Ministry of Tourism and Sports figures showed visitors from East Asia totalled 3,623,713 (+28.50%), Europe 2,131,719 (+10.28%), the Americas 331,070 (+8.71%), South Asia 313,634 (+16.03%), Oceania 250,124 (+6.07%), Middle East 139,499 (-1.20%) and Africa 38,959 (+6.70%). Russia, Japan, Korea and India all reported double-digit growth in the first quarter.

Mr Siradej and Mr Arrut discussed how the changes in Thai tourism were personally affecting their family-owned companies. The Dusit group, founded by family matriarch Mrs Chanut Piya-oui, Mr Siradej’s grandmother, is now undergoing a revamp and restructuring to prepare for a highly competitive future. Mr Siradej said the group would also be expanding the Dusit Thani college, which has 4,000 students across six campuses in Thailand and the Philippines.

Mr Arrut, a member of the family which owns what was once known as the Rose Garden, a hugely popular venue for incentives, has now diversified and returned to the country’s agricultural roots by entering the organic farm products market. Ms Chittimas’ company owns the Novotel hotel at Bangkok’s Suvarnabhumi airport. A separate company also manages the Novotel Siam Square in downtown Bangkok.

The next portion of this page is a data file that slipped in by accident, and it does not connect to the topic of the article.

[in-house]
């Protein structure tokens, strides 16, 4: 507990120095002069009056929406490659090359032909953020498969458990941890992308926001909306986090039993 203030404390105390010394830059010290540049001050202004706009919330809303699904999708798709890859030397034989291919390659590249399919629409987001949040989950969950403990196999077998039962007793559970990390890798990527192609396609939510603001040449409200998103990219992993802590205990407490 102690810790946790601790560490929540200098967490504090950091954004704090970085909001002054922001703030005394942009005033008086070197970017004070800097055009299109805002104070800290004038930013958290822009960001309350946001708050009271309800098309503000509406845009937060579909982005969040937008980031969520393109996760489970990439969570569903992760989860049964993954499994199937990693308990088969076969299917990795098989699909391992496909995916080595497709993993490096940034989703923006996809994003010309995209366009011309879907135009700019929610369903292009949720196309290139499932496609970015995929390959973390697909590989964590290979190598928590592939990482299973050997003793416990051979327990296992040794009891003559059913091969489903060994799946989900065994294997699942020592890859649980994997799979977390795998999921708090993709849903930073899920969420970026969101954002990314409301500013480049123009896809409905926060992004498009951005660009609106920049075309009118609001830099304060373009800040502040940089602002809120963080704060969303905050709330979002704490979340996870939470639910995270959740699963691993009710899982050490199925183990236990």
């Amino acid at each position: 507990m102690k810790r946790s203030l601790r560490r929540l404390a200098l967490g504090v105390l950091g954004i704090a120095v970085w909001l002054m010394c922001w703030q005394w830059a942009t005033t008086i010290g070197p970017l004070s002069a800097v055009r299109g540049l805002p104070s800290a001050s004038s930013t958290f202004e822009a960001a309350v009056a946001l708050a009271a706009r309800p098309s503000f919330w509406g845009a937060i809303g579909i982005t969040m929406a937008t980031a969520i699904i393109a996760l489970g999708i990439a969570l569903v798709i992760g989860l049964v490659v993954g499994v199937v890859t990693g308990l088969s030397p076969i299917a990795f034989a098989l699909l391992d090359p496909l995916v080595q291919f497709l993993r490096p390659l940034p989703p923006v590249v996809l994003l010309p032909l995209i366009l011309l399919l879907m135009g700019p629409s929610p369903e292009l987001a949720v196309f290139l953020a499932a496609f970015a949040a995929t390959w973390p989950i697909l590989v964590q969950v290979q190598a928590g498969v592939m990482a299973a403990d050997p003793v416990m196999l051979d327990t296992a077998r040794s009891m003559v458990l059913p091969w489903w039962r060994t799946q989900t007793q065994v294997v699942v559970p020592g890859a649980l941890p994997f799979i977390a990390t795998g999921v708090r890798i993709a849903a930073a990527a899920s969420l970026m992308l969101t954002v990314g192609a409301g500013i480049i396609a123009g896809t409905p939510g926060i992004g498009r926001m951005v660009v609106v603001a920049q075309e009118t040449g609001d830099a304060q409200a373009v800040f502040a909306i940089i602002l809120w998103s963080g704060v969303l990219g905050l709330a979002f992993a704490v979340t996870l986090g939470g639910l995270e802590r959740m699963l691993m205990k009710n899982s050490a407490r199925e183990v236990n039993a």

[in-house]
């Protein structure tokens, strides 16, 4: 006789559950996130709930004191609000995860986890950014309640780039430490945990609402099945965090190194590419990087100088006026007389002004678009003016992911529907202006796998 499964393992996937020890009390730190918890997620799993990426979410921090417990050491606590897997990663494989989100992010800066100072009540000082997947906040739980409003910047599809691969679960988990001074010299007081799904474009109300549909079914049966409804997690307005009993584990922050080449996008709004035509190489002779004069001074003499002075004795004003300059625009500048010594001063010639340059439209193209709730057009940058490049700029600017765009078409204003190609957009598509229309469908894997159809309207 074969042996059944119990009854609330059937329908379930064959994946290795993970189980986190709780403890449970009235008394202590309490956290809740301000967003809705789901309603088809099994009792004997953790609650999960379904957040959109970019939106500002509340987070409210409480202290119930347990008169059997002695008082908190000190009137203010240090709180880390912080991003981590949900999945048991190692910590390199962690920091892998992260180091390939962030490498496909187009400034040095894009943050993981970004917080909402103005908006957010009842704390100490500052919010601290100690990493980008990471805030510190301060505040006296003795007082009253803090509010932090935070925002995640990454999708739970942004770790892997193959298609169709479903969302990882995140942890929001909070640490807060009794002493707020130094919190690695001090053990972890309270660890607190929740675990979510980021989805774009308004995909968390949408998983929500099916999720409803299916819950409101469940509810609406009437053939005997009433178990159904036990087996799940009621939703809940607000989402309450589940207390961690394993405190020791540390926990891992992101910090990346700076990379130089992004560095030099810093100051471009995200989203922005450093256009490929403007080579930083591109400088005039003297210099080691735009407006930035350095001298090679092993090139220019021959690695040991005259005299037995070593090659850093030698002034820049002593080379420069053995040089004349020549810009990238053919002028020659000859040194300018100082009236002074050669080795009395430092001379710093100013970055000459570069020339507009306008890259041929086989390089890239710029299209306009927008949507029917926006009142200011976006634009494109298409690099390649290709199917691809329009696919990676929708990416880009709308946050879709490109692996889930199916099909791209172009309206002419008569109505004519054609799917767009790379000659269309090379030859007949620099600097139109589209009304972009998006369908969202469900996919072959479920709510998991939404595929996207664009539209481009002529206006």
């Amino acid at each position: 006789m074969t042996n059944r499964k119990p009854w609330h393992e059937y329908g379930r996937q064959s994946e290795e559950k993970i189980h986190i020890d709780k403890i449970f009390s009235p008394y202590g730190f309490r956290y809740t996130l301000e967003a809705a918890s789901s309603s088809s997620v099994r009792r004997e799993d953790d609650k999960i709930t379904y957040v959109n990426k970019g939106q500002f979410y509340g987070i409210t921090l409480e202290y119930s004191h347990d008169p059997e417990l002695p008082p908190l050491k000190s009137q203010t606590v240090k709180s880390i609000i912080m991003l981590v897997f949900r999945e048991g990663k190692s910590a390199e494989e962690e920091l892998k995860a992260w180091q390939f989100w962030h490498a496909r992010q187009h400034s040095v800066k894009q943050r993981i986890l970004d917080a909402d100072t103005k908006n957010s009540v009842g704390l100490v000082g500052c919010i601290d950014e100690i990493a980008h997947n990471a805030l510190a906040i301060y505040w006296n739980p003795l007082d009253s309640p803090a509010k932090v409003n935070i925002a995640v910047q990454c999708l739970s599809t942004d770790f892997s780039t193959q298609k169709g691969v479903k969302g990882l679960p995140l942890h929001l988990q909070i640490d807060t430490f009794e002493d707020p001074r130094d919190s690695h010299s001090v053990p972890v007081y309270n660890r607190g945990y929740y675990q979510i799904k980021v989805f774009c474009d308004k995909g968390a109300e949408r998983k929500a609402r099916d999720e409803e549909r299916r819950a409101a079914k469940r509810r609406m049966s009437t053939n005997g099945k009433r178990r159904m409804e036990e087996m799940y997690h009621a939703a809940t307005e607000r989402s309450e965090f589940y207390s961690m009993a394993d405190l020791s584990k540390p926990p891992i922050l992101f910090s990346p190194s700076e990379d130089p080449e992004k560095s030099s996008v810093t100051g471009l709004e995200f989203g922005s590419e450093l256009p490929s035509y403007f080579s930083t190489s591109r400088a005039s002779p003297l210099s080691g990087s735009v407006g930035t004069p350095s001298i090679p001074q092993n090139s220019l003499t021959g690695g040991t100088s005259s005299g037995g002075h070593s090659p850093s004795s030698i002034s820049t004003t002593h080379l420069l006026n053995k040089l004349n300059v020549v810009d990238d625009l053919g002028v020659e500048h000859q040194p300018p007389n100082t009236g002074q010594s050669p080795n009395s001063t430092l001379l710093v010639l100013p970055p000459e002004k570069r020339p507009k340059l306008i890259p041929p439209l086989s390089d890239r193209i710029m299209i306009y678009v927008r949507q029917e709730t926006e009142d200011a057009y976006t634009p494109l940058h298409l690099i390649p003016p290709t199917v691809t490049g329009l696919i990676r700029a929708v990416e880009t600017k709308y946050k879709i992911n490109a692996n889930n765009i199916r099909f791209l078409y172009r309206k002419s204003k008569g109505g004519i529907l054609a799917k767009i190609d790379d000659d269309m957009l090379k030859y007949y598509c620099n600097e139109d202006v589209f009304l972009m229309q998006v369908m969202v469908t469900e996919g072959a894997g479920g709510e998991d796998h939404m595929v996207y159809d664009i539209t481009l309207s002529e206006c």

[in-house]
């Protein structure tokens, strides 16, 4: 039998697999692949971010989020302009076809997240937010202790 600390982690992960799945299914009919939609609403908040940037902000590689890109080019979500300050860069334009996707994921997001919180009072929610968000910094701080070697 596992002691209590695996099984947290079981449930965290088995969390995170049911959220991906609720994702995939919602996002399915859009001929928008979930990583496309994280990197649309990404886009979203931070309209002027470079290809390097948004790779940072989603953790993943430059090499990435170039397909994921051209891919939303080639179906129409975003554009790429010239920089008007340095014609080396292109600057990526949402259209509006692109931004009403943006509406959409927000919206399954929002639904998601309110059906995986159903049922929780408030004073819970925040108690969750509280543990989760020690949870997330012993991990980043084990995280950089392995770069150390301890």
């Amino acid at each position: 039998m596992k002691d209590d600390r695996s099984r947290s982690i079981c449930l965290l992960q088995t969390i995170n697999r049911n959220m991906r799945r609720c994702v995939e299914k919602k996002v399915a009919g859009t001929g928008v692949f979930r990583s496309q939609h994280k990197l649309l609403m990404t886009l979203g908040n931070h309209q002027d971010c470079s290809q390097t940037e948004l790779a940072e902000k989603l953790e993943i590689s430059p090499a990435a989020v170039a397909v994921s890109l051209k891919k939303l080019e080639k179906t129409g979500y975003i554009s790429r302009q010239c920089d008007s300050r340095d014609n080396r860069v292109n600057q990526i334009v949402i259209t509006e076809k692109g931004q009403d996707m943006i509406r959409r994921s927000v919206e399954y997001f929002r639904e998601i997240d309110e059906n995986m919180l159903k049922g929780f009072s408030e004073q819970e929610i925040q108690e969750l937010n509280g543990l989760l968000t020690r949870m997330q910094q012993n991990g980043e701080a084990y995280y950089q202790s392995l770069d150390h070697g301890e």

Ms Chittimas said that in spite of several years of repeated disasters and conflicts, the number of tourists continue to rise. The need of the hour, she said, is to “do better by managing our destinations around the country more properly and show better consideration and respect for national heritage sites, our national assets.